Supposedly, Winston Peters’ victory in Northland has exposed the simmering dissatisfaction with the government that exists out in the provinces. Yet it remains to be seen whether this defeat will have much significance – and not simply because if and when Labour resumes business as usual in the Northland seat at the next election, Peters’ hold on it could simply evaporate.

On Saturday, National’s electorate vote declined by 7,000 votes, as the 9,000 majority it won last September turned into a 4,000 vote deficit – mainly because Labour supporters followed the nod and wink given by Labour leader Andrew Little, and voted tactically for Peters. In the process, Labour’s vote went down from nearly 9,000 votes six months ago, to only 1,315 on Saturday. More>>

 
 

PARLIAMENT TODAY:

Climate: Ministers Exclude Emissions From ‘Environment Reporting'

The National Party Government has today revealed that the national environmental report topics for this year will, incredibly, exclude New Zealand’s greenhouse gas emissions, the Green Party said today. More>>

ALSO:

No Retrial: Freedom At Last For Teina Pora

The Māori Party is relieved that the Privy Council has cleared the final legal hurdle for Teina Pora who was wrongfully convicted of murder and sent to prison for 22 years. More>>

ALSO:

Germanwings Crash: Privacy Act Supports Aviation Safeguards In New Zealand

Reports that German privacy laws may have contributed to the Germanwings air crash have prompted New Zealand’s Privacy Commissioner to reassure the public that the Privacy Act is no impediment to medical practitioners notifying appropriate authorities to a pilot’s health concerns. More>>

ALSO:

Treaty: Taranaki Iwi Ngāruahine Settles Treaty Claims For $67.5mln

The settlement includes a $13.5 million payment the government made in June 2013, as well as land in the Taranaki region. The settlement also includes four culturally significant sites, the Waipakari Reserve, Te Kohinga Reserve, Te Ngutu o te Manu and Te Poho o Taranaki. More>>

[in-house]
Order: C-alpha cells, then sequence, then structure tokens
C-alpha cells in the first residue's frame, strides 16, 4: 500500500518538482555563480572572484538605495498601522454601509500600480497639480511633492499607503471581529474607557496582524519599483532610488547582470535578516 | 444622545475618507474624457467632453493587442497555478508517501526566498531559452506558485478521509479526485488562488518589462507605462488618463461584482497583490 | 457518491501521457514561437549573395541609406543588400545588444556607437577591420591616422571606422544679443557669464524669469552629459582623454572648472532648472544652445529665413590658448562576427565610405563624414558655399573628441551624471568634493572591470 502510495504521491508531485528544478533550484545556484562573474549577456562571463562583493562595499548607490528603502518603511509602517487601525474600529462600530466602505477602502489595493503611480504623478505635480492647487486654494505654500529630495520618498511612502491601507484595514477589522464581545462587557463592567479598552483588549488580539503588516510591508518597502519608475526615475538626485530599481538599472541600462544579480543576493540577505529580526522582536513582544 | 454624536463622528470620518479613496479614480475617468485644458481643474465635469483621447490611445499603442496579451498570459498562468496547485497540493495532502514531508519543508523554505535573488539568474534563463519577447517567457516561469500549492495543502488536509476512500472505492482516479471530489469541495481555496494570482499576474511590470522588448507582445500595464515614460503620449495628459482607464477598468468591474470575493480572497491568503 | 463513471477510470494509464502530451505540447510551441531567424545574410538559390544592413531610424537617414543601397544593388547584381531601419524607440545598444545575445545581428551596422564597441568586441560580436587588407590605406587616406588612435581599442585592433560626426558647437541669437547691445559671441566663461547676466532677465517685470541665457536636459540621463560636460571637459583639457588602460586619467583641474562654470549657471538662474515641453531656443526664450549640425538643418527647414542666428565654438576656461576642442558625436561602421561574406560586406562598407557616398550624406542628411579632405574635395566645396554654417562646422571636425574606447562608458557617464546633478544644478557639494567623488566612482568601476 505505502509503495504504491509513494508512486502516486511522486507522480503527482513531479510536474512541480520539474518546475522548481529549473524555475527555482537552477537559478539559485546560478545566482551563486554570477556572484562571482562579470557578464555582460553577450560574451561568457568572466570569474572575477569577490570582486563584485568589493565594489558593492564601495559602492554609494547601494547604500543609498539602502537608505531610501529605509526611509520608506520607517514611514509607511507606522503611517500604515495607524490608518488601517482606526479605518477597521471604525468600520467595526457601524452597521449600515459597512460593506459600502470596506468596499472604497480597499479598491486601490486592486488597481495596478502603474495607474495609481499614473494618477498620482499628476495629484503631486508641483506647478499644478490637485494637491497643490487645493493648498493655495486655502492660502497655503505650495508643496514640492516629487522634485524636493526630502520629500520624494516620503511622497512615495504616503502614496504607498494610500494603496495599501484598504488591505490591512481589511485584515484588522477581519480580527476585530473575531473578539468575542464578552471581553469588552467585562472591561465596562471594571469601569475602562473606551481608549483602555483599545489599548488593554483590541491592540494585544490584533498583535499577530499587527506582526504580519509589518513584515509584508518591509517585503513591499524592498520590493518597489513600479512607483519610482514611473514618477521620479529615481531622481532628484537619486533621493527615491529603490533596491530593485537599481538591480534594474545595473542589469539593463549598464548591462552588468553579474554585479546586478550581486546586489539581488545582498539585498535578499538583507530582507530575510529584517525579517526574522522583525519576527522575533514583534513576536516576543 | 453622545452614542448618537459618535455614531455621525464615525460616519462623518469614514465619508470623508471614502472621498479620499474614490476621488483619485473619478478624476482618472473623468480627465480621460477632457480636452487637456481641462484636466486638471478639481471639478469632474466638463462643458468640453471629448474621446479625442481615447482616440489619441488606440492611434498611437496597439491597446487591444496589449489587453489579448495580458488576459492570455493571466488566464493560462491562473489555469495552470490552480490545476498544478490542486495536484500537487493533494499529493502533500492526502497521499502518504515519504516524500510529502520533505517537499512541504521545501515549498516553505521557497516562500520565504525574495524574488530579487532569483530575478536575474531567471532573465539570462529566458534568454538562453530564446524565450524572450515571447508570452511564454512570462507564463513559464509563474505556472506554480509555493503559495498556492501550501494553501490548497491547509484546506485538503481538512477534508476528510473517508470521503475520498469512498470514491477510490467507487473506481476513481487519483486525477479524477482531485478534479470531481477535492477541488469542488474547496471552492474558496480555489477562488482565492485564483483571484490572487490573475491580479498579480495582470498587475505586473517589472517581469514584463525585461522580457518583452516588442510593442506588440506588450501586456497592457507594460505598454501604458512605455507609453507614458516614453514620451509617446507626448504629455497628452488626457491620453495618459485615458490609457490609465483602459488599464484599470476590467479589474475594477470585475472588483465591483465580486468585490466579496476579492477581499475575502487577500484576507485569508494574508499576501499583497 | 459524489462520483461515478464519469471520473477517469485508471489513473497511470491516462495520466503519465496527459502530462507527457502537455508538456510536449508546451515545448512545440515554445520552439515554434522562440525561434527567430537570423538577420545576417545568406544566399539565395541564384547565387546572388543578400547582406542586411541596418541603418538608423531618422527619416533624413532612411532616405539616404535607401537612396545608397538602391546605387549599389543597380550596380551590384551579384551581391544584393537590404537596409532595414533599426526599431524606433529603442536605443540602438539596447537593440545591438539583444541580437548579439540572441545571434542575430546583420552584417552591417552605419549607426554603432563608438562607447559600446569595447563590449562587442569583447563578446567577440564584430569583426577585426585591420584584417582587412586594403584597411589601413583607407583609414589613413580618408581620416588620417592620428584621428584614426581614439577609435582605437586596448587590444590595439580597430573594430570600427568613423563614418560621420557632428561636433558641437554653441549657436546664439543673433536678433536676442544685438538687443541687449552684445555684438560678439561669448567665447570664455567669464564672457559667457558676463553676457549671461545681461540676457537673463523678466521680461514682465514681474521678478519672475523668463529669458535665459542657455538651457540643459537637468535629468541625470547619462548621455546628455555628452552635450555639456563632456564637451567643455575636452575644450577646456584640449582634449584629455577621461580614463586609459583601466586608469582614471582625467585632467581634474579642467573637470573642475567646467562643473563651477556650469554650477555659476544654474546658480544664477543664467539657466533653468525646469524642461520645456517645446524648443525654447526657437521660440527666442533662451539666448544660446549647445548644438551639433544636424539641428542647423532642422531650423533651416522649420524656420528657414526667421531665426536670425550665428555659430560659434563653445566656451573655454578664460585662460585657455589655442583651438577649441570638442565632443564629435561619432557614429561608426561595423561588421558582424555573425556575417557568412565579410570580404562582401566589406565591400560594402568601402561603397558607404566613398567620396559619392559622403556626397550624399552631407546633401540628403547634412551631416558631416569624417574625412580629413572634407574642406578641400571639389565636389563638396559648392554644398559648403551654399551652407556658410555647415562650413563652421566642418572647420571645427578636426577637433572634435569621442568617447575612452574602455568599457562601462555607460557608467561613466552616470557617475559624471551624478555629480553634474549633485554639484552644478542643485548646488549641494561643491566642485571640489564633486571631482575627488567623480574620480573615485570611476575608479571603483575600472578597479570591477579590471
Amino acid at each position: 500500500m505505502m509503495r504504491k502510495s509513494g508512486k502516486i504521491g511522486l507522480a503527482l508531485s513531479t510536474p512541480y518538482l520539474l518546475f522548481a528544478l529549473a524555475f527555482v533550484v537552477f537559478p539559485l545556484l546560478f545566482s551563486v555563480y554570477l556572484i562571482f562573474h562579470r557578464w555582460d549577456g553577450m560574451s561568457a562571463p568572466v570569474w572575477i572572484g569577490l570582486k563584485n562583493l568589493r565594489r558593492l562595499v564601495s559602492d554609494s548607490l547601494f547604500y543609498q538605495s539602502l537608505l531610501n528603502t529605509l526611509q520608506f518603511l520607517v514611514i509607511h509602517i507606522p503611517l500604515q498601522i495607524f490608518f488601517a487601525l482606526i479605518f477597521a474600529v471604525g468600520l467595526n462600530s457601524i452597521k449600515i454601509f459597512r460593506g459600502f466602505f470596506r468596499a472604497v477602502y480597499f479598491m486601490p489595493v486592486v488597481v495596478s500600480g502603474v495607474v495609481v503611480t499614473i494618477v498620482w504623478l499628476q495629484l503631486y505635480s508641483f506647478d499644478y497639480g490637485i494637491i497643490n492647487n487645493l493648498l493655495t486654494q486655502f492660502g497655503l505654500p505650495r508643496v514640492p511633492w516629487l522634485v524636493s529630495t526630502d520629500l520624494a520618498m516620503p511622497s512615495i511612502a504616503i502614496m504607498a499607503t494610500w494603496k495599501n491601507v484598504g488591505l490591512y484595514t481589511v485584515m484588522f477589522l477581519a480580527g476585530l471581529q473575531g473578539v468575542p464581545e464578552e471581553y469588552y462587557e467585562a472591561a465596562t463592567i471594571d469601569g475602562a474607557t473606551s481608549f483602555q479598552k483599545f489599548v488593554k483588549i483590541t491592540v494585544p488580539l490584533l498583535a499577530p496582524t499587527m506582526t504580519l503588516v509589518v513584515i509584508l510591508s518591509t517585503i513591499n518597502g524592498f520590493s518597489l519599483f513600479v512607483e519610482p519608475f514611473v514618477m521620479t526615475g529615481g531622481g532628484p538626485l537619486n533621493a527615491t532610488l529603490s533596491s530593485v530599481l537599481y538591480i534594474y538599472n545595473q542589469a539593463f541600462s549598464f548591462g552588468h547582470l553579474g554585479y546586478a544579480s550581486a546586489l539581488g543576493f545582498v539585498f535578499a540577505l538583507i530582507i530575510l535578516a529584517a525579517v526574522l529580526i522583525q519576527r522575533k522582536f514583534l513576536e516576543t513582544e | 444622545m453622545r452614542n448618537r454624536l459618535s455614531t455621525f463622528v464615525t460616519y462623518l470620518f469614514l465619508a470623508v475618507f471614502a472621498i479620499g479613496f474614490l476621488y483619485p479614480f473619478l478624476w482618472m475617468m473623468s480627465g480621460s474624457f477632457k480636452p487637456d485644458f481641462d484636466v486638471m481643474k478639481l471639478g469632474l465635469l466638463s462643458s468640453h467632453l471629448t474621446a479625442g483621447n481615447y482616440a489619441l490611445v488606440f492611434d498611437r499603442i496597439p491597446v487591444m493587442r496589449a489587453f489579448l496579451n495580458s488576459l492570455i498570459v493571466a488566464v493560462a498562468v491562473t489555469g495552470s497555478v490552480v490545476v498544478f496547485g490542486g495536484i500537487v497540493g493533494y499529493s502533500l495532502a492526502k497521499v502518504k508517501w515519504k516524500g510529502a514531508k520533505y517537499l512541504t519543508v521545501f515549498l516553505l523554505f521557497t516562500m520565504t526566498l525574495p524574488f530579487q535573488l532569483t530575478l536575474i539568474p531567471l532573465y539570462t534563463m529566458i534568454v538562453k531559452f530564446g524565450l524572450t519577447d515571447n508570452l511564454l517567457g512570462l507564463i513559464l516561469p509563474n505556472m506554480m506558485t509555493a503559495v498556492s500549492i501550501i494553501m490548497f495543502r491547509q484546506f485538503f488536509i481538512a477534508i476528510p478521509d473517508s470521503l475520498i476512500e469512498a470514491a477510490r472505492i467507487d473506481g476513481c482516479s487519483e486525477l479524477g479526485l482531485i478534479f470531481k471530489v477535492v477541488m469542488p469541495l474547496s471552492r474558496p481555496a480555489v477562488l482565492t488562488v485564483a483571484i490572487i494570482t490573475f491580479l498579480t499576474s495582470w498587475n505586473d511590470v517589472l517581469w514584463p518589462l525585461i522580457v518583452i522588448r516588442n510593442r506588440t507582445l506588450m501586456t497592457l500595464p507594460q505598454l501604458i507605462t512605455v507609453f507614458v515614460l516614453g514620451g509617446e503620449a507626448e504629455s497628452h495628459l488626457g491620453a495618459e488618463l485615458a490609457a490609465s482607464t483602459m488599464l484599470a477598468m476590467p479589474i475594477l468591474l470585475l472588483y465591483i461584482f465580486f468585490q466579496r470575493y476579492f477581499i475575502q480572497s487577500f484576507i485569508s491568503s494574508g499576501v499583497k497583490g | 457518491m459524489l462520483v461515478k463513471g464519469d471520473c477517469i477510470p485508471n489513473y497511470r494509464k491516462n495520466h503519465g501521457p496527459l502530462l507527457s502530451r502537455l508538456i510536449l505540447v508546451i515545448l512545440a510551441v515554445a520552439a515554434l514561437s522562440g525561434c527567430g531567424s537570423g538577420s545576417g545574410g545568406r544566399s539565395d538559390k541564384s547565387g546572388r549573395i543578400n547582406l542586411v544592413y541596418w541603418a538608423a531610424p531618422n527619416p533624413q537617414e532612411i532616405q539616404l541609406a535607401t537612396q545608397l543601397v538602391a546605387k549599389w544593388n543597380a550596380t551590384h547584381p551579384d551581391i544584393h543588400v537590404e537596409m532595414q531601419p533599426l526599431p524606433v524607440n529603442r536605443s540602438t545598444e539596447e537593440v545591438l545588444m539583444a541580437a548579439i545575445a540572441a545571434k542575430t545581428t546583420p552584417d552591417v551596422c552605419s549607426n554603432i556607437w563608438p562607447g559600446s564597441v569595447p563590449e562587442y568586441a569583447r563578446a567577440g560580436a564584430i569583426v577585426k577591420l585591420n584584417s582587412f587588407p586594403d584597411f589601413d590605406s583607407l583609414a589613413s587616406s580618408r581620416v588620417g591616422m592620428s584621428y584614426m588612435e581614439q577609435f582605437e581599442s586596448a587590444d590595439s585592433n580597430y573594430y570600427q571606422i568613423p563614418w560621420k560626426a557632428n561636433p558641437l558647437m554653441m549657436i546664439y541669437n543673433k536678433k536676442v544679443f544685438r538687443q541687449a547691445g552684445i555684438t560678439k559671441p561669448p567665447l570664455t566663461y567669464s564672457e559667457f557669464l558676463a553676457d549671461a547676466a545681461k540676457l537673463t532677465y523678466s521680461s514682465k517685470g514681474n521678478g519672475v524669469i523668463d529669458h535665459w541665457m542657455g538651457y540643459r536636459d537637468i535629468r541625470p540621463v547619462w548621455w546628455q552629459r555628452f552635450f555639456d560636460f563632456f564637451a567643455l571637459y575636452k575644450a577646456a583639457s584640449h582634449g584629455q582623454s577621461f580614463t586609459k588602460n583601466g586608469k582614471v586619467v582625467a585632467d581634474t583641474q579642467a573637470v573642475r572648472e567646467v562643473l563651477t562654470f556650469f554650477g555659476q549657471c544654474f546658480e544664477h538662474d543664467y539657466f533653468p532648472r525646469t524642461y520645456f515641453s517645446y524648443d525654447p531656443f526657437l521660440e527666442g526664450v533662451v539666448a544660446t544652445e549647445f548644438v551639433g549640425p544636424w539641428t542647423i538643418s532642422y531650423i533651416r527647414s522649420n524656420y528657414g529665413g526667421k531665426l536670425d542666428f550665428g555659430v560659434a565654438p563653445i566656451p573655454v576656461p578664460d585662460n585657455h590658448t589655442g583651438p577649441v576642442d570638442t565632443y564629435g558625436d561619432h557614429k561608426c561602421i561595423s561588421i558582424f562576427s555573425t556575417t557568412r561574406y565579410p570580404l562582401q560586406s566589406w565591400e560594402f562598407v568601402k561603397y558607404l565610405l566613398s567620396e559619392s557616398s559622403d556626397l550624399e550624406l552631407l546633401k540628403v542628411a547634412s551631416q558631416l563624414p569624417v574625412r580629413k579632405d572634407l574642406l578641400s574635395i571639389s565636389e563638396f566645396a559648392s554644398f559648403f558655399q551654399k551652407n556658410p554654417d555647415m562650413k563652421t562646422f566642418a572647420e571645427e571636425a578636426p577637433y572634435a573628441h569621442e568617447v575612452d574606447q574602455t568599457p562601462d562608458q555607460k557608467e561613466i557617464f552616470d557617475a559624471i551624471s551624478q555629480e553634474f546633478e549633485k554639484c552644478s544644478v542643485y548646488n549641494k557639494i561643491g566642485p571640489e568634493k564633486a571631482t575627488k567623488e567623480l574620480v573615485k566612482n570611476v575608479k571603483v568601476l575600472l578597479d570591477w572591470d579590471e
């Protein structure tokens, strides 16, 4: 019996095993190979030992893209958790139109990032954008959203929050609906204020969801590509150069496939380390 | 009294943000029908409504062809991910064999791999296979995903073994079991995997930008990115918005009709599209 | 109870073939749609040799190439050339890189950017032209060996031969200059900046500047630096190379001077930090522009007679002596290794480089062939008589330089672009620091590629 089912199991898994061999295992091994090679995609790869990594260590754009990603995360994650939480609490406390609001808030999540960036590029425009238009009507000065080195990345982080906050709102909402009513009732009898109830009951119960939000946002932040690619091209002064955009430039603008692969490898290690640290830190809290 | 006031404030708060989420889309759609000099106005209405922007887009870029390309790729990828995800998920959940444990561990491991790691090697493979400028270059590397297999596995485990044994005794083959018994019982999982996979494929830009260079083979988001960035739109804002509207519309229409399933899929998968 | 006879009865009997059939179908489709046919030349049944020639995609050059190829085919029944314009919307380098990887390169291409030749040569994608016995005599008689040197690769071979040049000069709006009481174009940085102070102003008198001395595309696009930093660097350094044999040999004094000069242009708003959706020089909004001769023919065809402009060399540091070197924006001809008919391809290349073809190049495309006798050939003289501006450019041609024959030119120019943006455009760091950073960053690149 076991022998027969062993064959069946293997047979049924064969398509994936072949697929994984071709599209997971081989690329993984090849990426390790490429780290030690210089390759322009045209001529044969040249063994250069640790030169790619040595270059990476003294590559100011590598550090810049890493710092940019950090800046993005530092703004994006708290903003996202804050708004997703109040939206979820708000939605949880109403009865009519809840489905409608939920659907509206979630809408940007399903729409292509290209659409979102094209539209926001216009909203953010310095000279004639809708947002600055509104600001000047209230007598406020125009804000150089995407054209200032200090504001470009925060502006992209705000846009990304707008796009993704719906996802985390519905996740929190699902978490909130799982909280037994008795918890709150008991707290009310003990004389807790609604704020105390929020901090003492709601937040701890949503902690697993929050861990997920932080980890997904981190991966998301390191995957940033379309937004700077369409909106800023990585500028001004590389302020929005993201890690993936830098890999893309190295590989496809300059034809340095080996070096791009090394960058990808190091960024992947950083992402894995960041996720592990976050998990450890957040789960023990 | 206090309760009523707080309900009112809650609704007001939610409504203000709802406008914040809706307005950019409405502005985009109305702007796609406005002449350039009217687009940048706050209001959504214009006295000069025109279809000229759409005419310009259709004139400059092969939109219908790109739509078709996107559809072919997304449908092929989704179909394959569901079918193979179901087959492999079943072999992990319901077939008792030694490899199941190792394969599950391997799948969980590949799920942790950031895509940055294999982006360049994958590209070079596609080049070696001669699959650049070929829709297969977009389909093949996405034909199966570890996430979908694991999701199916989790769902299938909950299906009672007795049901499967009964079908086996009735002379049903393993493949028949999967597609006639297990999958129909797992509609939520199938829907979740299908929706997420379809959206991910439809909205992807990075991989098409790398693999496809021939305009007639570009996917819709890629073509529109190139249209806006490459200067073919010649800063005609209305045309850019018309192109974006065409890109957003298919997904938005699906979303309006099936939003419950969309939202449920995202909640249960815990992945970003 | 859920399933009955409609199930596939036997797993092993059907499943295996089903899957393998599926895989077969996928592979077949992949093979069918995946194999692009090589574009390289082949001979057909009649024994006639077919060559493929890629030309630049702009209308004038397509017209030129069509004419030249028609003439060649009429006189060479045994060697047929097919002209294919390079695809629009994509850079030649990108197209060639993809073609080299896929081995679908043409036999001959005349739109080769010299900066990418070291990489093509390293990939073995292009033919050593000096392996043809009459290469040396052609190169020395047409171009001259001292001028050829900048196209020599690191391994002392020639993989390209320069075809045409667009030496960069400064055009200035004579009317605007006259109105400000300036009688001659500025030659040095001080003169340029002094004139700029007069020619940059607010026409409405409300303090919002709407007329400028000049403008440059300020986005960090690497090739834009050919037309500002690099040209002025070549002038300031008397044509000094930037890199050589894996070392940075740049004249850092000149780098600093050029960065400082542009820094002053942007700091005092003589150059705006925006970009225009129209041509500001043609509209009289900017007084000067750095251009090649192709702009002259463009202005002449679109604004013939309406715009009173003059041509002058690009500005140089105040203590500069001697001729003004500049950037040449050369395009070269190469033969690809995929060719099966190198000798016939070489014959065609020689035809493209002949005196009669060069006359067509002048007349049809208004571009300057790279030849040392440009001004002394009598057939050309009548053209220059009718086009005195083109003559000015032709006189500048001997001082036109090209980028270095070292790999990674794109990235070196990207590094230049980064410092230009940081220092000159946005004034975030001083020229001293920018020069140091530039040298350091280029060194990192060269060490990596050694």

ALSO:

Gordon Campbell: On A Funeral In Asia, The Northland By-Election, And News Priorities

Supposedly, New Zealand’s destiny lies in Asia, and that was one of Foreign Minister Murray McCully’s rationales for his bungled reforms at MFAT. OK. So, if that’s the case why didn’t Prime Minister John Key attend the state funeral on Sunday of Singapore’s founding leader Lee Kuan Yew? More>>

ALSO:

Werewolf Satire: Not Flag-Waving; Flag-Drowning

The panel choosing the flag options has no visual artists at all. Now, I’ve kerned the odd ligature in my time and I know my recto from my French curve so I thought I’d offer a few suggestions before they get past their depth. More>>

ALSO:

IPCA Reports: Significant Problems In Police Custody

In releasing two reports today, the Independent Police Conduct Authority has highlighted a number of significant problems with the way in which Police deal with people who are detained in Police cells. More>>

ALSO:

Inspector-General of Intelligence and Security: Inquiry Into GCSB Pacific Allegations

The complaints follow recent public allegations about GCSB activities. The complaints, and these public allegations, raise wider questions regarding the collection, retention and sharing of communications data. More>>

ALSO:

TPPA Investment Leak: "NZ Surrender To US" On Corporates Suing Governments

Professor Jane Kelsey: ‘As anticipated, the deal gives foreign investors from the TPPA countries special rights, and the power to sue the government in private offshore tribunals for massive damages if new laws, or even court decisions, significantly affected their bottom line’. More>>

ALSO:

Werewolf: The Myth Of Steven Joyce

Gordon Campbell: The myth of competence that’s been woven around Steven Joyce – the Key government’s “Minister of Everything” and “Mr Fixit” – has been disseminated from high-rises to hamlets, across the country... More>>

ALSO:

Get More From Scoop

 

LATEST HEADLINES

 
 
 
 
 
 
 
 
Regional
Search Scoop  
 
 
Powered by Vodafone
NZ independent news